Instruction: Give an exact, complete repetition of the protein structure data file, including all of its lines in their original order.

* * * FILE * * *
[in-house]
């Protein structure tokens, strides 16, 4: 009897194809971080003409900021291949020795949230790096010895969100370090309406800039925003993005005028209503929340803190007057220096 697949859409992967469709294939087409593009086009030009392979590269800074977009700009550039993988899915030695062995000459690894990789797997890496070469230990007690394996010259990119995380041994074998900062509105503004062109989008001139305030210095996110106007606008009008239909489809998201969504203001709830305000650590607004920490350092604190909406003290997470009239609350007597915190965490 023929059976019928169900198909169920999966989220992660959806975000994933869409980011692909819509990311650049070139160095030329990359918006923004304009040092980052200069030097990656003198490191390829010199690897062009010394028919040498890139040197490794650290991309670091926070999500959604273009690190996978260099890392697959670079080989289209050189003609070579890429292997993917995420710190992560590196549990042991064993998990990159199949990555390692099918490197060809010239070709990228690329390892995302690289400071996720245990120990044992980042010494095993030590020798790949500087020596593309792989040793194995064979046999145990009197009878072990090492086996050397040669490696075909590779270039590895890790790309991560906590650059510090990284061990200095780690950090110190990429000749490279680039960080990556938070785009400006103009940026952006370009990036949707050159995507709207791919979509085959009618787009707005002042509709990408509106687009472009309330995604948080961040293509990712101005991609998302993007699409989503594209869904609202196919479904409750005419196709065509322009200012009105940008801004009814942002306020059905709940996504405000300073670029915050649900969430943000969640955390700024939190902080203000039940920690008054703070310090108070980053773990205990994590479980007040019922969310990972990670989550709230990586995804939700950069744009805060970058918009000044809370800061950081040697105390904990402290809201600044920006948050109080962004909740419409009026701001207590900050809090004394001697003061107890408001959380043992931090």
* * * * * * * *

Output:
[in-house]
């Protein structure tokens, strides 16, 4: 009897194809971080003409900021291949020795949230790096010895969100370090309406800039925003993005005028209503929340803190007057220096 697949859409992967469709294939087409593009086009030009392979590269800074977009700009550039993988899915030695062995000459690894990789797997890496070469230990007690394996010259990119995380041994074998900062509105503004062109989008001139305030210095996110106007606008009008239909489809998201969504203001709830305000650590607004920490350092604190909406003290997470009239609350007597915190965490 023929059976019928169900198909169920999966989220992660959806975000994933869409980011692909819509990311650049070139160095030329990359918006923004304009040092980052200069030097990656003198490191390829010199690897062009010394028919040498890139040197490794650290991309670091926070999500959604273009690190996978260099890392697959670079080989289209050189003609070579890429292997993917995420710190992560590196549990042991064993998990990159199949990555390692099918490197060809010239070709990228690329390892995302690289400071996720245990120990044992980042010494095993030590020798790949500087020596593309792989040793194995064979046999145990009197009878072990090492086996050397040669490696075909590779270039590895890790790309991560906590650059510090990284061990200095780690950090110190990429000749490279680039960080990556938070785009400006103009940026952006370009990036949707050159995507709207791919979509085959009618787009707005002042509709990408509106687009472009309330995604948080961040293509990712101005991609998302993007699409989503594209869904609202196919479904409750005419196709065509322009200012009105940008801004009814942002306020059905709940996504405000300073670029915050649900969430943000969640955390700024939190902080203000039940920690008054703070310090108070980053773990205990994590479980007040019922969310990972990670989550709230990586995804939700950069744009805060970058918009000044809370800061950081040697105390904990402290809201600044920006948050109080962004909740419409009026701001207590900050809090004394001697003061107890408001959380043992931090």